The Thornsborne Trail App is a mobile application developed to assist walkers to navigate the Thorsborne Trail. It offers a basic map along with the trail notes provided by the QPWS website. It also shows you your GPS location on this map.
We were encouraged to purchase and download the app during our transfer to the island. In the end, the screenshots that we had already taken from the Queensland National Park website with trail notes and the map available at the QPWS website probably would have sufficed but the app did come in handy when locating freshwater sources.
Does the Thorsborne Trail offer Opportunities for Fishing Hinchinbrook Island?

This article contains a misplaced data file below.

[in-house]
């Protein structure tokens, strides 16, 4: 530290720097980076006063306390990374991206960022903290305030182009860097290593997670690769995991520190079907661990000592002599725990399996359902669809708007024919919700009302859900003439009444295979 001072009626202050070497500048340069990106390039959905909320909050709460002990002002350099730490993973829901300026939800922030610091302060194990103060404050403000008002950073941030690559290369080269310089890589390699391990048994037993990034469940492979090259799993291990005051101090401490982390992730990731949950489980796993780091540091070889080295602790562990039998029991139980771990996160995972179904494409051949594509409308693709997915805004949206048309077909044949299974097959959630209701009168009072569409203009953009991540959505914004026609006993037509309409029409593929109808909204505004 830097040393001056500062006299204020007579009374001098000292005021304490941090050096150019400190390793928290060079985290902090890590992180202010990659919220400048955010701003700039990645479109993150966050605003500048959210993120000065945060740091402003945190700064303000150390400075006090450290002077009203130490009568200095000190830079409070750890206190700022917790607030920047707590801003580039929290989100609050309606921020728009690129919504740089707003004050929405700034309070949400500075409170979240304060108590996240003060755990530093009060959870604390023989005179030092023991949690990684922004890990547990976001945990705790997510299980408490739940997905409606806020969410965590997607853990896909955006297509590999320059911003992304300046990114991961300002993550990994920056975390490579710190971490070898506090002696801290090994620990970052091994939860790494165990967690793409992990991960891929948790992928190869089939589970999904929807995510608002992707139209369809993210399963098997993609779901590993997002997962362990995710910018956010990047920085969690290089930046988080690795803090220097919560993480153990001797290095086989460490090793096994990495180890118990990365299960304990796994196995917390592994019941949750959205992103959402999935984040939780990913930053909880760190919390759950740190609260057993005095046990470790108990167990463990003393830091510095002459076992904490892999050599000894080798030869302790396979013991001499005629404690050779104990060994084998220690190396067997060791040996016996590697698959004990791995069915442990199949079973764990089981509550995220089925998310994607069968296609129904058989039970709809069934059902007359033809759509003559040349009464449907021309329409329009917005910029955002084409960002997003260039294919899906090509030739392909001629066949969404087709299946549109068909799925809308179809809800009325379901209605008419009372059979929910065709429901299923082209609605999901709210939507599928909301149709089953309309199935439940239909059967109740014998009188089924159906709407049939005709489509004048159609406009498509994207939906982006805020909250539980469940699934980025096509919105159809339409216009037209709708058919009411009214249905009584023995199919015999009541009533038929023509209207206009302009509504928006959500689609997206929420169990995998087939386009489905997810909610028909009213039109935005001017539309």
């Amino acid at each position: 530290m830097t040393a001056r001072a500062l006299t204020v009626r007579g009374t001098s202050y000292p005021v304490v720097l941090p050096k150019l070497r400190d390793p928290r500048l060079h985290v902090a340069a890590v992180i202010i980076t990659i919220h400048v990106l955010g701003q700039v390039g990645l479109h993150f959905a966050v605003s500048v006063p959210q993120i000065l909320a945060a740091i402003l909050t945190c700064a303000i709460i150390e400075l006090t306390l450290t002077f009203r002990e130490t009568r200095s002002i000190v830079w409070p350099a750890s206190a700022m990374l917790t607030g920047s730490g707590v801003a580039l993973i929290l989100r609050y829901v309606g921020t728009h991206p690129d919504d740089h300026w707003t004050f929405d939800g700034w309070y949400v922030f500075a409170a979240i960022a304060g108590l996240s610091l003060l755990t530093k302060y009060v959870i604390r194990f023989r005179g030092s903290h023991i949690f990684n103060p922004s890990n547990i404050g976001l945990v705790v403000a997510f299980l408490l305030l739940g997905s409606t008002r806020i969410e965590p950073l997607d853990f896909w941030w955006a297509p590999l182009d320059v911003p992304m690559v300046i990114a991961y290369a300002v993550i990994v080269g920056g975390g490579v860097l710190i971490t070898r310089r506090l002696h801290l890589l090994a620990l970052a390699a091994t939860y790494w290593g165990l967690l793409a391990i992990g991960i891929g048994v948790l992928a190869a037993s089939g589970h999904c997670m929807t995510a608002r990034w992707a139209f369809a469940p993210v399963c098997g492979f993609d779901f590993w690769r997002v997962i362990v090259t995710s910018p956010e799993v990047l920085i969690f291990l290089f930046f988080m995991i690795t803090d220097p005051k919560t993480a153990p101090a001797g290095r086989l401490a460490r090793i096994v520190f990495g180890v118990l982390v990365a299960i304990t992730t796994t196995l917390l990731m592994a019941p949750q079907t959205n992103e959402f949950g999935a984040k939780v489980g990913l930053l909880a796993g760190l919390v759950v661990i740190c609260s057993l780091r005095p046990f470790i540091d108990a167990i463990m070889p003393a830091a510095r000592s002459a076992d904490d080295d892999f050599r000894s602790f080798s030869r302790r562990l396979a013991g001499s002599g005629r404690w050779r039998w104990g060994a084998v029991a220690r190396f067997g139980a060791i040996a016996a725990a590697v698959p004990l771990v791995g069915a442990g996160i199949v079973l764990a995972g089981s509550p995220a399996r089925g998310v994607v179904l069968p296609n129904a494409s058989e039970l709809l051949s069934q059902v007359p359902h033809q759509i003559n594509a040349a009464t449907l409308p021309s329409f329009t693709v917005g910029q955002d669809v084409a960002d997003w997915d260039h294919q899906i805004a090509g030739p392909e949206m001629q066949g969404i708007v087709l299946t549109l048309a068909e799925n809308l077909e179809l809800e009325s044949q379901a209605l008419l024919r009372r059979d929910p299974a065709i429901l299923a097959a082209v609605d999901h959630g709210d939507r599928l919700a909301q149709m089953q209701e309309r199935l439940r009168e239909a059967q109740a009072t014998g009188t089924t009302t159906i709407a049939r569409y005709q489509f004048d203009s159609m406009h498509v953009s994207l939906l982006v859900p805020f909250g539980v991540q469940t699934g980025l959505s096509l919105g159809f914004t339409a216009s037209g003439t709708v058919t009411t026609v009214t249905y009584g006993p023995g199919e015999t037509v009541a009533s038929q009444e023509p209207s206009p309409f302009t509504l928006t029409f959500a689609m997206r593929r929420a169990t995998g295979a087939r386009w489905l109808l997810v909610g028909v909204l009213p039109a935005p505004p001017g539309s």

Between Zoe Bay and Georges point at the southern end of the Thorsborne Trail offer beach fishing opportunities. North of Zoe Bay is a maritime national park and should not be fished.
Take a collapsable rod and some lures to try your luck, just remember to be croc wise near the water’s edge.
Hopefully, we have been able to answer some of your questions and give you some idea of what to expect hiking Thorsborne Trail Hinchinbrook Island. If you have a question we didn’t answer, or if you have your own tips for hiking Thorsborne Trail Hinchinbrook Island let us know in the comments below!
Want to save these tips and tricks for hiking Thorsborne Trail Hinchinbrook Island? Why not pin it for later?